Prince Harry has qualified as an Apache Aircraft Commander, giving him overall control of the two-man helicopter during missions, Kensington Palace has said.
The 28-year-old, who earlier this year completed a tour of Afghanistan as an Apache Co-Pilot Gunner, qualified in his new role this week.
His commanding officer, Lieutenant Colonel Tom de la Rue said: "This is a tremendous achievement for Captain Wales, who passed with flying colours.
"I am delighted that his new status as a qualified Apache Aircraft Commander and Co-Pilot Gunner places him at the very top of his profession."
Harry's new qualification is the culmination of three years of training which has seen him learn how to fly the Apache and use its deadly firepower, and conduct missions in Afghanistan.
Harry returned from his Afghan deployment in January after first being posted to the country last September.
A few weeks before flying out to the Middle East the royal was pictured naked during a weekend break in Las Vegas.
Interviewed on his return the prince said killing the Taliban was a job "you would expect to do" as a soldier.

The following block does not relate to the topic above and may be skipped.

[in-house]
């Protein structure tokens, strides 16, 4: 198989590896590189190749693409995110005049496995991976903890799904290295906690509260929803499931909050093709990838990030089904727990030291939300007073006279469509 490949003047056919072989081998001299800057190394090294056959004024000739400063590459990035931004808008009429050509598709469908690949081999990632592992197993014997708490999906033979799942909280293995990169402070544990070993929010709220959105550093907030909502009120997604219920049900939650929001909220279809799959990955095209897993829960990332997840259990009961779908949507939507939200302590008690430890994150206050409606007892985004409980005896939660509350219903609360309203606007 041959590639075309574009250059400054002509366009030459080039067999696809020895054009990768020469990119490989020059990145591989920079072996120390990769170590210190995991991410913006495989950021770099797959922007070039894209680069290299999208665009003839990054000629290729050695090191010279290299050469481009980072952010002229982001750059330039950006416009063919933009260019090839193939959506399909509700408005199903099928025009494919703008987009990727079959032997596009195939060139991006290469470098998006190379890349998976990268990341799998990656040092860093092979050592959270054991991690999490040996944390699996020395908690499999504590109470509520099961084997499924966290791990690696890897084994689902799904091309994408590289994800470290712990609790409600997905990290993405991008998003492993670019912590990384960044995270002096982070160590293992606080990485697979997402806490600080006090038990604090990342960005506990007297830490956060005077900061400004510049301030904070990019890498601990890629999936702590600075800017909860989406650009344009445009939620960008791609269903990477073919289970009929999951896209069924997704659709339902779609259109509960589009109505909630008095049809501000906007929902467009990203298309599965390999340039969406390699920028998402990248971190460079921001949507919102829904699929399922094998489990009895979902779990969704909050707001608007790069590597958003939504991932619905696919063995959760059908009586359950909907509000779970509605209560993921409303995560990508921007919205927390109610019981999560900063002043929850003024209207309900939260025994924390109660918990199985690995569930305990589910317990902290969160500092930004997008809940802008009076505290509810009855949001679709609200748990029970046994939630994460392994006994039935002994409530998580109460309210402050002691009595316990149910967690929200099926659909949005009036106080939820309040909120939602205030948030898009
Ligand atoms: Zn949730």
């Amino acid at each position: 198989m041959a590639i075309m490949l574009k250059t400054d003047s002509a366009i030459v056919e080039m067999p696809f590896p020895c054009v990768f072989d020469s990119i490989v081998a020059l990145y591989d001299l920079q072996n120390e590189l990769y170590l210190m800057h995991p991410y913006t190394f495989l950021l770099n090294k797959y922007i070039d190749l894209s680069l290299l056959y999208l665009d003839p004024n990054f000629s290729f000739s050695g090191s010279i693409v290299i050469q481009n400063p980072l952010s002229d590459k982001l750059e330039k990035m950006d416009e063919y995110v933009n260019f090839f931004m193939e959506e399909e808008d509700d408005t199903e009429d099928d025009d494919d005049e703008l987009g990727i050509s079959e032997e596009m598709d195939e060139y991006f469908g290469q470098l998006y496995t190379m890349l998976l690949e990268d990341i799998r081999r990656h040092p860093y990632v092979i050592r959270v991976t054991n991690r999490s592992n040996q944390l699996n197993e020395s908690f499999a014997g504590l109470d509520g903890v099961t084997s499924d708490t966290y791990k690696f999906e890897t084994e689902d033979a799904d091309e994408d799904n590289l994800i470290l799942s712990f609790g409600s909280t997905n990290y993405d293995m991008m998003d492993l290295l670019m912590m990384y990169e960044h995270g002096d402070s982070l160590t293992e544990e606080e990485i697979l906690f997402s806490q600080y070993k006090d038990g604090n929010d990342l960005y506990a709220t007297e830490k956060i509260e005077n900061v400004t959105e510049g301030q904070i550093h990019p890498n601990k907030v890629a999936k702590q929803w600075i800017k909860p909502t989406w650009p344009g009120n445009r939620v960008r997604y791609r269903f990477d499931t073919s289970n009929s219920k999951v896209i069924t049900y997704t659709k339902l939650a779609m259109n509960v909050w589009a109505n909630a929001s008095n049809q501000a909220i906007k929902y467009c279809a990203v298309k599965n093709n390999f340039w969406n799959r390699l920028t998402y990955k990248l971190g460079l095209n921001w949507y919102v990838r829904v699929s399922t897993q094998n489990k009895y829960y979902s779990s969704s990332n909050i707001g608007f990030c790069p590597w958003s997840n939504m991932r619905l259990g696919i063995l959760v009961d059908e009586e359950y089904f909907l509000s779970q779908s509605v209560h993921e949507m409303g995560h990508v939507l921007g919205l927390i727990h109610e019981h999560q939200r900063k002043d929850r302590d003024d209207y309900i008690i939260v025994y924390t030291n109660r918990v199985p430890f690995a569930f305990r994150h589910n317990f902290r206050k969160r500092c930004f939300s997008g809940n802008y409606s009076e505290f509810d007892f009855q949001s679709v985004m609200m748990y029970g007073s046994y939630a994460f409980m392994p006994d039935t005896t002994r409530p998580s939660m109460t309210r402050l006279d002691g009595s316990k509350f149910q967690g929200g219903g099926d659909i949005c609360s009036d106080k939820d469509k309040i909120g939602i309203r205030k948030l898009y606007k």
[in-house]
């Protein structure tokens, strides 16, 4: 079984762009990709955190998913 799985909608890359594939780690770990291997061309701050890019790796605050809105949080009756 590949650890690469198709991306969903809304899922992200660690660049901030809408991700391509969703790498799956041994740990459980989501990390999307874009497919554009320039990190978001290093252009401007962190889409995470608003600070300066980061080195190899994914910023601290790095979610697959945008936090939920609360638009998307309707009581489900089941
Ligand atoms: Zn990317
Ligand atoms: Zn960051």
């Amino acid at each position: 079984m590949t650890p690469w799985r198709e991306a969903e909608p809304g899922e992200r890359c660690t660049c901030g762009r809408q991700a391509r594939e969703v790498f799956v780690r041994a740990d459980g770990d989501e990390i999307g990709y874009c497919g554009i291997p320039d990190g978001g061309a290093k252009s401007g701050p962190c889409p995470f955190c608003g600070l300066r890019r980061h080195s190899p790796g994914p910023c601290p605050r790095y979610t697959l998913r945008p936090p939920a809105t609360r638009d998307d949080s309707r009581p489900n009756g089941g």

A Ministry of Defence spokesman said Harry went through months of training ahead of a six-hour assessment for the new post.
He said: "Since coming back from Afghanistan he has been flying, doing lots missions by day and night - this is the culmination of that."
The assessment comprehensively tested his ability to perform as an aircraft commander across a wide range of tactical and procedural scenarios.
The spokesman said the prince had to plan and deliver patrol orders navigating throughout, fly in a controlled airspace and conduct a simulated attack on RAF Spadeadam in Cumbria, and at the same time manage a number of diversions and simulated aircraft emergencies.
Prince Harry , known as Captain Wales in the Army, serves in 3 Regiment Army Air Corps, which is part of 16 Air Assault Brigade's Attack Helicopter Force.
A Kensington Palace spokesman said: "Prince Harry will continue with normal duties as an Apache pilot based at Wattisham Airfield."